Why We Abandon Our Goals: Part OneBy Marshall Goldsmith on June 21, 2012 in Thought Leadership
This is the first in a three-part series.
Most New Year’s resolutions seldom last through January — much less for the entire year! So what goes wrong?
Research on goal-setting has helped us better understand two key areas of concern for business leaders and managers:
- Why people give up on goals
- How effective goal-setting can help ensure long-term goal achievement.
An understanding of the dynamics of goal-setting and goal achievement may help leaders understand how they can increase the odds that their clients will “stick with the plan” and reach desired targets.
Own Your Goals
“I wasn’t sure that this coaching idea would work in the first place. I tried it out – it didn’t do that much good. As I guessed, this was kind of a waste of time!”
One of the biggest mistakes in all of leadership development is the roll-out of programs and initiatives with the promise that “this will make you better.”
A classic example is the performance appraisal process. Many companies change their performance appraisal forms on a regular basis. How much good does this usually do? None! These appraisal form changes just confuse leaders and are seen as annual exercises in futility. What companies don’t want to face is the real problem: managers who lack either the courage or the discipline to make the appraisal process work.
Successful people tend to have a high need for self-determination. In other words, the more that leaders commit to coaching and behavior change because they believe in the process, the more the process is likely to work. The more they feel that the process is being imposed upon them or that they are just casually “trying it out” – the less likely the coaching process is to work.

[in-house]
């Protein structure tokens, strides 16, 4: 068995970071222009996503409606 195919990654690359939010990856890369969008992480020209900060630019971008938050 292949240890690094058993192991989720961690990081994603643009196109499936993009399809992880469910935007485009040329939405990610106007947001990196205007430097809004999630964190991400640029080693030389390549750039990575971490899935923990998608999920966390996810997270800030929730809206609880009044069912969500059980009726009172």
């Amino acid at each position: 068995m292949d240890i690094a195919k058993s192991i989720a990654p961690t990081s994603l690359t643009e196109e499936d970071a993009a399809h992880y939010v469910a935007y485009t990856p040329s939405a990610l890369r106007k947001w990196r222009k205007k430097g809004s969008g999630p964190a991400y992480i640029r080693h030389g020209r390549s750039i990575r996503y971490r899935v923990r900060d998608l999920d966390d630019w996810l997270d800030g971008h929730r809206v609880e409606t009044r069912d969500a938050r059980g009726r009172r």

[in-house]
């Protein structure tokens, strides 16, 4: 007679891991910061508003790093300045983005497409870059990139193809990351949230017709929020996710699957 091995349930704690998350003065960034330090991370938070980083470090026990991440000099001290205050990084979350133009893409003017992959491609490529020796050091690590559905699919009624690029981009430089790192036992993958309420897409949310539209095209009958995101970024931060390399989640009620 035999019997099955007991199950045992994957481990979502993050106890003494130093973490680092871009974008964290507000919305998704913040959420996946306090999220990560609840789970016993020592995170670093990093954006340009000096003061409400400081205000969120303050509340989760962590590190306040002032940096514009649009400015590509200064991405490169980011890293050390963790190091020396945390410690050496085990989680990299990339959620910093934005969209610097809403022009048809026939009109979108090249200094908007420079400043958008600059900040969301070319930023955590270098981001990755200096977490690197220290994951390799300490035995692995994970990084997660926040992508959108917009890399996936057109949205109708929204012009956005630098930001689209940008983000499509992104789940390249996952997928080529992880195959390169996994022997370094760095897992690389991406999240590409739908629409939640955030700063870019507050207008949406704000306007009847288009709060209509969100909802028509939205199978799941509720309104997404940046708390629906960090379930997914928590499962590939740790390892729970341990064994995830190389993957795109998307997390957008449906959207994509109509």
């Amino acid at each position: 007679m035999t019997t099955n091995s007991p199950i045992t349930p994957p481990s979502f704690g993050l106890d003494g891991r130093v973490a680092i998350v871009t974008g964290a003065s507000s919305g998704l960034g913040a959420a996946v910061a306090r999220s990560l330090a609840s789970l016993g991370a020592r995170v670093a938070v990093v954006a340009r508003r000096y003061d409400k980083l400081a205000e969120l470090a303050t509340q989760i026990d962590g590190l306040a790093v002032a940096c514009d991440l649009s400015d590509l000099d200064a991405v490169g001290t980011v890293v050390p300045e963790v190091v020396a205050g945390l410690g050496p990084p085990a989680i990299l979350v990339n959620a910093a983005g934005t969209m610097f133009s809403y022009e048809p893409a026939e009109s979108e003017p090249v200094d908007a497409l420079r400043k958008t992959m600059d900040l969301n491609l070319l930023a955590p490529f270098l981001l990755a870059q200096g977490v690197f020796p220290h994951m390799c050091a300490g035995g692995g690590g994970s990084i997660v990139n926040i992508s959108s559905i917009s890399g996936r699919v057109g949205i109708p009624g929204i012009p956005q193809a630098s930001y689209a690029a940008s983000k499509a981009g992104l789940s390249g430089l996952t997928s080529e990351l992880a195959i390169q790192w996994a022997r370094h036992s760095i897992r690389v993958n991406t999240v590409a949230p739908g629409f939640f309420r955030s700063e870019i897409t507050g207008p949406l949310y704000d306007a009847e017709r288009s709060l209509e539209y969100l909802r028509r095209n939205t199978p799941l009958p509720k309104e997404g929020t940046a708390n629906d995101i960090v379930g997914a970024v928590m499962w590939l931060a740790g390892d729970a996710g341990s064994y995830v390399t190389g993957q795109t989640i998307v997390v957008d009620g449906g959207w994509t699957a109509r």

Companies that have the greatest success in helping leaders achieve long-term change have learned a great lesson: don’t work with leaders who don’t “buy in” to the process.
In goal-setting, managers need to ensure that the change objectives come from “inside” the person being coached and are not just externally imposed with no clear internal commitment. Managers need to let employees know that they are ultimately responsible for their own careers. We are there to help them do the work — not to do the work for them.
Completing Goals Takes Time
“I had no idea that this process would take so long. I am not sure that it is worth it!”
Goal-setters have a natural tendency to underestimate the time needed to reach targets. Everything seems to take longer than we think that it should! When the time elapsed in working toward our goal starts exceeding expectations, we are tempted to just give up on the goal. Busy, impatient leaders can be even more time-sensitive than the general population.
Recent research shows that the long-term follow-up and involvement of co-workers tends to be highly correlated with changed perceptions of leaders. This is not something that is accomplished overnight. Harried executives often want to “check the box” and assume that once they understand what to do — and communicate this understanding to others — their problems are solved. If only the real world were that simple.
In general, our behavior changes long before the perception of this change by our co-workers. While the “optimism bias” about time is true of goal-setters in general, it may be even more of a factor for leaders who are trying to change the perceptions of co-workers. We all tend to see people in a manner that is consistent with our previous stereotype – and we “look” for behavior that proves our stereotype is correct. Co-workers are no different than anyone else.
In setting goals it is important to be realistic about the time needed for them to produce a positive, long-term change in behavior. Habits that have taken years to develop will not go away in a week.
Let people know that others’ perceptions may seem “unfair” and that as they change behavior, others may not fully recognize this change for months. In this way when they face time challenges they will not feel like there is something “wrong” with them or with their co-workers. They will realize that this is a normal part of the change process. Ultimately, as the research shows, perceptions will begin to change and co-workers will begin to appreciate changed leadership behavior.
What are some strategies you’ve found that lead to effective goal setting?